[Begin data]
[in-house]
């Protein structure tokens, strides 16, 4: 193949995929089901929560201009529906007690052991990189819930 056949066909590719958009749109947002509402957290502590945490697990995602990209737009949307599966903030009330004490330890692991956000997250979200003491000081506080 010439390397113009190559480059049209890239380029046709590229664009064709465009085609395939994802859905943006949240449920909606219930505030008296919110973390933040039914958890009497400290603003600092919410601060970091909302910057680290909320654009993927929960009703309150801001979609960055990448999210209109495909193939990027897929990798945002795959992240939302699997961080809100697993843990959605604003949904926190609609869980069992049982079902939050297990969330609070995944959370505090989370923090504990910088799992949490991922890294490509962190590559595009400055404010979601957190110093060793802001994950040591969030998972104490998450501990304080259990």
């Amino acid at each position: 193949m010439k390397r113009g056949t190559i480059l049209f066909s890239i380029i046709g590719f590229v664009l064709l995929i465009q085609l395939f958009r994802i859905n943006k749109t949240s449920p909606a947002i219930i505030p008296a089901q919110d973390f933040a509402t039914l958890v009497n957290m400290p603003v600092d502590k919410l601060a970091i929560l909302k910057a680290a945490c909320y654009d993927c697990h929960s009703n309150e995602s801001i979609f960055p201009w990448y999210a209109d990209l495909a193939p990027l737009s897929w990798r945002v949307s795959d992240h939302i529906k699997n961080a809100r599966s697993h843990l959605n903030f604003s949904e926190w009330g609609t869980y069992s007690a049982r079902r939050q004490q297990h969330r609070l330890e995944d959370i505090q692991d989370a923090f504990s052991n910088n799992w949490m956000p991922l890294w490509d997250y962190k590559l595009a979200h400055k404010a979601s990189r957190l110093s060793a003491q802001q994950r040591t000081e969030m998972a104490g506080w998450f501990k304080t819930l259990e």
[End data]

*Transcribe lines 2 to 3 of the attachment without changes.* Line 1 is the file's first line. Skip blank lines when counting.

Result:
């Protein structure tokens, strides 16, 4: 193949995929089901929560201009529906007690052991990189819930 056949066909590719958009749109947002509402957290502590945490697990995602990209737009949307599966903030009330004490330890692991956000997250979200003491000081506080 010439390397113009190559480059049209890239380029046709590229664009064709465009085609395939994802859905943006949240449920909606219930505030008296919110973390933040039914958890009497400290603003600092919410601060970091909302910057680290909320654009993927929960009703309150801001979609960055990448999210209109495909193939990027897929990798945002795959992240939302699997961080809100697993843990959605604003949904926190609609869980069992049982079902939050297990969330609070995944959370505090989370923090504990910088799992949490991922890294490509962190590559595009400055404010979601957190110093060793802001994950040591969030998972104490998450501990304080259990």
């Amino acid at each position: 193949m010439k390397r113009g056949t190559i480059l049209f066909s890239i380029i046709g590719f590229v664009l064709l995929i465009q085609l395939f958009r994802i859905n943006k749109t949240s449920p909606a947002i219930i505030p008296a089901q919110d973390f933040a509402t039914l958890v009497n957290m400290p603003v600092d502590k919410l601060a970091i929560l909302k910057a680290a945490c909320y654009d993927c697990h929960s009703n309150e995602s801001i979609f960055p201009w990448y999210a209109d990209l495909a193939p990027l737009s897929w990798r945002v949307s795959d992240h939302i529906k699997n961080a809100r599966s697993h843990l959605n903030f604003s949904e926190w009330g609609t869980y069992s007690a049982r079902r939050q004490q297990h969330r609070l330890e995944d959370i505090q692991d989370a923090f504990s052991n910088n799992w949490m956000p991922l890294w490509d997250y962190k590559l595009a979200h400055k404010a979601s990189r957190l110093s060793a003491q802001q994950r040591t000081e969030m998972a104490g506080w998450f501990k304080t819930l259990e």